FLYING UNDER THE RADAR

VOANDO SOB O RADAR

Flying Under the Radar: Biennial of the Arts    Rio de Janeiro x San Francisco

Sanaz Mazinani : Film and Video

Link: Work

Sanaz Mazinani was born in Tehran, Iran in 1978. She emigrated to Canada at the age of 11, where she eventually studied at the Ontario College of Art & Design, graduating 2003. In 2009 she moved to the United States, and received her Masters in Fine Arts from Stanford University in 2011.

Throughout her practice Sanaz Mazinani has produced an interconnected body of work. From the early stages Mazinani has been concerned with two different but connected aspects of the image; the construction of images, and our mediated notion of the world through the constructed image.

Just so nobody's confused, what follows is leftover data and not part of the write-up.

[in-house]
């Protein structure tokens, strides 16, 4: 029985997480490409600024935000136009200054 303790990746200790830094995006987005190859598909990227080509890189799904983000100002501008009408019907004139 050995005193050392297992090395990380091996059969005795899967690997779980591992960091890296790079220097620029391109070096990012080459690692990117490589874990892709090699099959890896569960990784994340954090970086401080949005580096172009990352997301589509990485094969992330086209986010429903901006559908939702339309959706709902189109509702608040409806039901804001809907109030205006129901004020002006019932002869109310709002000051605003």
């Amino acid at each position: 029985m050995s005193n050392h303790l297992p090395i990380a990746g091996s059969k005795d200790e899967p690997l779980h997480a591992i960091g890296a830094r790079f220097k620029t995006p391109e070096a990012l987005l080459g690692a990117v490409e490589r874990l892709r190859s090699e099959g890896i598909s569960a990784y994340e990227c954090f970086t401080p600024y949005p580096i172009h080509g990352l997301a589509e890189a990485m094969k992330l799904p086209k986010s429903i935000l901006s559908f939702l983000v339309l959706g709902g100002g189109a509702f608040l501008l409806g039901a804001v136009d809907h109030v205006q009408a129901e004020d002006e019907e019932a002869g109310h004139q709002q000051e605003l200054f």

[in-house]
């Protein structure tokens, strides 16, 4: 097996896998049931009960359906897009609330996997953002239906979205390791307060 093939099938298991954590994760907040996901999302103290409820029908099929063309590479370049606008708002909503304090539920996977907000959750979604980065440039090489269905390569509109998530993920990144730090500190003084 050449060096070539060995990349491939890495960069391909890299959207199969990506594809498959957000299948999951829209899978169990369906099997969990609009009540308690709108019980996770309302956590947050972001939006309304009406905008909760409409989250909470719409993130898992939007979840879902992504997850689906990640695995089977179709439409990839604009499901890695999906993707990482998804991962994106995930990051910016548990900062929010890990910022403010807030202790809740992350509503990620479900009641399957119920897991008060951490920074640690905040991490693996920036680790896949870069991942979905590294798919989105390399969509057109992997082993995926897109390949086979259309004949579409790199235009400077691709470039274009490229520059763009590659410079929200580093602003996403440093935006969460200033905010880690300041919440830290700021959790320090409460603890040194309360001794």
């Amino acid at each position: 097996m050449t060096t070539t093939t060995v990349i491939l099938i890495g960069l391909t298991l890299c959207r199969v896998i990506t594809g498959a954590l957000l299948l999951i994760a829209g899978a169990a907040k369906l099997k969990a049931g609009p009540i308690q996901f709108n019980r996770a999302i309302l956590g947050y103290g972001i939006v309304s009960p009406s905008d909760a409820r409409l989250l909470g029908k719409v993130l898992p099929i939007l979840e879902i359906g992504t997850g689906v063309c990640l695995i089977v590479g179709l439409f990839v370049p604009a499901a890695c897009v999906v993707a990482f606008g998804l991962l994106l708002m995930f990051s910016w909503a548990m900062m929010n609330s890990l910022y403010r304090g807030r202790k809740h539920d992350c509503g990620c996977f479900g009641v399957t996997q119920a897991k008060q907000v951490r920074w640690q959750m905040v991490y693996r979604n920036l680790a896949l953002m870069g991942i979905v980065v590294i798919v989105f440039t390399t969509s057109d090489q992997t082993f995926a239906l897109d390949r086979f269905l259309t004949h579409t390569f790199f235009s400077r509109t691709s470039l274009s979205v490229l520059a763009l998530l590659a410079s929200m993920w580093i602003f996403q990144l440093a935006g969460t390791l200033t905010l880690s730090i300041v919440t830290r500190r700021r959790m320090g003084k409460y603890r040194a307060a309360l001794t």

Mazinani's sensibility towards war, how we come to understand conflict and its politics through images and media has resulted in numerous works where she uses pre-existing, archival, and found images to digitally produce abstractions that without attentive observation would appear as ornamentations seen in Islamic art and architecture. Room for Disruption (2011) is an installation made of various components and not limited to the printed photograph; incorporating video, wallpaper, and sculptural elements mixed with images. She creates wall mounted photographic sculptures that protrude and in turn bend our field of vision. These structures usually provide both a central point inviting the audience to look closer, and an expanding geometric field that requires engagement from afar. Making visual juxtapositions, Mazinani challenges the viewer to look at photographs differently. This is best exemplified in Frames of the Visible (2011-2013) produced entirely by images gathered from online media sources. These works often collocate images from opposing political poles in an attempt to question our understanding of conflict, military censorship, circulation and proliferation of information. For instance, when observing one of the pieces from a distance it is physically reminiscent of an aircraft and at the same time that of an Islamic ornamentation. Once looked at closely one realizes that it is a constellation of two images mirrored, cropped, and repeated in various orientations; a propaganda image of an armed Muslim woman with Hamas banners placed beside an image of a U.S.A. military pilot inspecting a fighter jet.